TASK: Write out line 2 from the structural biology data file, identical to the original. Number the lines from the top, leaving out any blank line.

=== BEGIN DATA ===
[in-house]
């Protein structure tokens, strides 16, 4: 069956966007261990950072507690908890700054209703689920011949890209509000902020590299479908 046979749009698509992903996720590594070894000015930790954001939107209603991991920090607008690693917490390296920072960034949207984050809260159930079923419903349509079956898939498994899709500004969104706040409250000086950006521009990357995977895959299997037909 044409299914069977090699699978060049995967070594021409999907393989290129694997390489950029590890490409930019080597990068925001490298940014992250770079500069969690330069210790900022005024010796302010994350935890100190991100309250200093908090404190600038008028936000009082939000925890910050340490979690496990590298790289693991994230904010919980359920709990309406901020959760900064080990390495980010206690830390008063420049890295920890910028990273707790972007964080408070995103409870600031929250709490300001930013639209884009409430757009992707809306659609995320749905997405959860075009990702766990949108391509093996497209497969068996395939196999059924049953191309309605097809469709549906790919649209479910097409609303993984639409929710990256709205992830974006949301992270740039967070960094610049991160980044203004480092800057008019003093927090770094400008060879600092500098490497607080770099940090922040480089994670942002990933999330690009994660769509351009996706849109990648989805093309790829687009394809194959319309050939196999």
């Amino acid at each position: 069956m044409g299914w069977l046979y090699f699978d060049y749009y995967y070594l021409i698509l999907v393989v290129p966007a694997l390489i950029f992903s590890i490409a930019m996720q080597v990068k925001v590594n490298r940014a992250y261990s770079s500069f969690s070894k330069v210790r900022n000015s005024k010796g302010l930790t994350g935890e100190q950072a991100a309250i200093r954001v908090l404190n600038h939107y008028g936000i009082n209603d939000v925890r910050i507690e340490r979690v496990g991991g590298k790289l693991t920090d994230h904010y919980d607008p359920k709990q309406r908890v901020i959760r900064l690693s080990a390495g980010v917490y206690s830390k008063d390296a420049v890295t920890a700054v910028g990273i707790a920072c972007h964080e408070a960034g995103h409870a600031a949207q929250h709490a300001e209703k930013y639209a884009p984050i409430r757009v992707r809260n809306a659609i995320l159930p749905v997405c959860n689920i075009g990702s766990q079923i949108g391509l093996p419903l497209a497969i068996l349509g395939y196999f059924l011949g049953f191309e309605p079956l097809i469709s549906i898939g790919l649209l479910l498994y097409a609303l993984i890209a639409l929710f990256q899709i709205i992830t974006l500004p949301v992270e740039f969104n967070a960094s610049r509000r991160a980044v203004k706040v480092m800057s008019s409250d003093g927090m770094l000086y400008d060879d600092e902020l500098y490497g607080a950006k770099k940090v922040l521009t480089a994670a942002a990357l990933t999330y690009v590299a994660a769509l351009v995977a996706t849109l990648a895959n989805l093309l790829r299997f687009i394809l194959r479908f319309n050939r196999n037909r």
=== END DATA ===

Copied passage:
């Protein structure tokens, strides 16, 4: 069956966007261990950072507690908890700054209703689920011949890209509000902020590299479908 046979749009698509992903996720590594070894000015930790954001939107209603991991920090607008690693917490390296920072960034949207984050809260159930079923419903349509079956898939498994899709500004969104706040409250000086950006521009990357995977895959299997037909 044409299914069977090699699978060049995967070594021409999907393989290129694997390489950029590890490409930019080597990068925001490298940014992250770079500069969690330069210790900022005024010796302010994350935890100190991100309250200093908090404190600038008028936000009082939000925890910050340490979690496990590298790289693991994230904010919980359920709990309406901020959760900064080990390495980010206690830390008063420049890295920890910028990273707790972007964080408070995103409870600031929250709490300001930013639209884009409430757009992707809306659609995320749905997405959860075009990702766990949108391509093996497209497969068996395939196999059924049953191309309605097809469709549906790919649209479910097409609303993984639409929710990256709205992830974006949301992270740039967070960094610049991160980044203004480092800057008019003093927090770094400008060879600092500098490497607080770099940090922040480089994670942002990933999330690009994660769509351009996706849109990648989805093309790829687009394809194959319309050939196999």